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  • Relationships are the priority for the children and youth’s ministry at Central Baptist Church in Edmonton.

    But for children and youth to build relationships with God, they need to be able to trust the church leading them.

    “I want all of our volunteers to be just as convinced as I am that the church should be the safest place on earth and that the church should be a place that children can know that they are safe and that they are cared for,” said Jud Stade, the church’s emerging generations pastor, meaning he’s responsible for overseeing ministries for children to young adults in their mid-20s.

    It’s a large job. The church’s two sites run Sunday morning children’s programs. Youth events are held on Friday nights. This requires hundreds of volunteers. More than 200 are involved with the Sunday morning programs. Another 25 help run the Friday night program.

    The church knew it couldn’t train volunteers alone. In 2009, Central Baptist joined Plan to Protect®. The consulting company works with organizations throughout Canada to help them recognize the signs of abuse and prevent it from happening. Plan to Protect® reviewed the church’s policies and gave advice about how to implement them. The relationship continues. The church has a “Going the Distance” membership, the most comprehensive package Plan to Protect® offers. It includes one-on-one coaching, help for keeping policies up-to-date and training so church staff can teach staff and volunteers about abuse awareness and prevention. All church volunteers are trained in Plan to Protect® as part of their training and receive annual refreshers.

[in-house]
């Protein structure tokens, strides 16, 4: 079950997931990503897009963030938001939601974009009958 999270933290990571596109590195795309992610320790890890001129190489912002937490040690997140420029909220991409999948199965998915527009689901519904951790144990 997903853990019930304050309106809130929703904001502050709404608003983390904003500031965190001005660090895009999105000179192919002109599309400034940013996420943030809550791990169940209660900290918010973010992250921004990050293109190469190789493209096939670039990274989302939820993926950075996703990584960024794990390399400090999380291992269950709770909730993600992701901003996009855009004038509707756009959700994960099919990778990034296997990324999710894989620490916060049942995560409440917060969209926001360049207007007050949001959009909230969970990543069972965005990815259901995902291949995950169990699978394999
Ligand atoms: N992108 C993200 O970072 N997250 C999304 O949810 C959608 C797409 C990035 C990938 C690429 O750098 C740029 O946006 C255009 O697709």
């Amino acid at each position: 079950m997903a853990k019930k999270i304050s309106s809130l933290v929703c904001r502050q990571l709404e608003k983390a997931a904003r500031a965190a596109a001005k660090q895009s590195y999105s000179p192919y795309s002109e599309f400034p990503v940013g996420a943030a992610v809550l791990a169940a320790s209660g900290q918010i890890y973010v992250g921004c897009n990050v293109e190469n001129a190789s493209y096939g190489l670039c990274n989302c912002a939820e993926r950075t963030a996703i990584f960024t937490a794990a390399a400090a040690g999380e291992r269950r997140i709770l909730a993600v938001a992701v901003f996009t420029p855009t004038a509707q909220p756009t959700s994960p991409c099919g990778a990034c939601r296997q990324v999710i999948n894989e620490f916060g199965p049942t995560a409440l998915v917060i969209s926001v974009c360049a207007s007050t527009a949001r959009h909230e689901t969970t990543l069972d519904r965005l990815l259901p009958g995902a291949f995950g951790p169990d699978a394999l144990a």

Sometimes, there’s resistance if people think this training is simply about fulfilling insurance requirements or protecting the church from lawsuits. But people change their minds when they realize “the very reality of trying to create a safe place for kids, that that in and of itself is ministry,” explained Stade, who is a national trainer with Plan to Protect®. The church isn’t shy about its commitment to protection. Its website mentions the Plan to Protect® training volunteers receive. Registration forms for the children’s ministry include spaces to identify allergies, special needs and if any individuals are not authorized to pick up children. Youth are often divided into gender-specific small groups with leaders of the same gender. Those leaders are encouraged to contact students personally, on the phone, through email or social media and to meet with students in-person outside of regular church activities. But parents or guardians need to give written consent before that happens, and provide separate consent for every face-to-face meeting.

    These measures protect volunteers as much as they keep children and youth safe. Churches are supposed to be welcoming, trusting places, said Iain McAuliffe, Central Baptist’s executive pastor. But not everyone who wants to volunteer has the same understanding of what protecting children means or how to do so. The church wants volunteers, no matter what their cultural background or previous church experiences, to know “when they come to Central Baptist Church, they’ve come to a safe place,” he said. Plan to Protect® keeps volunteers safe by making sure everyone has the same understanding of abuse prevention and showing volunteers how to prevent situations that could lead to allegations of abuse.

    “It would be pretty foolish of us to operate in a way that we assume that common sense is common to everyone,” said Stade.

     

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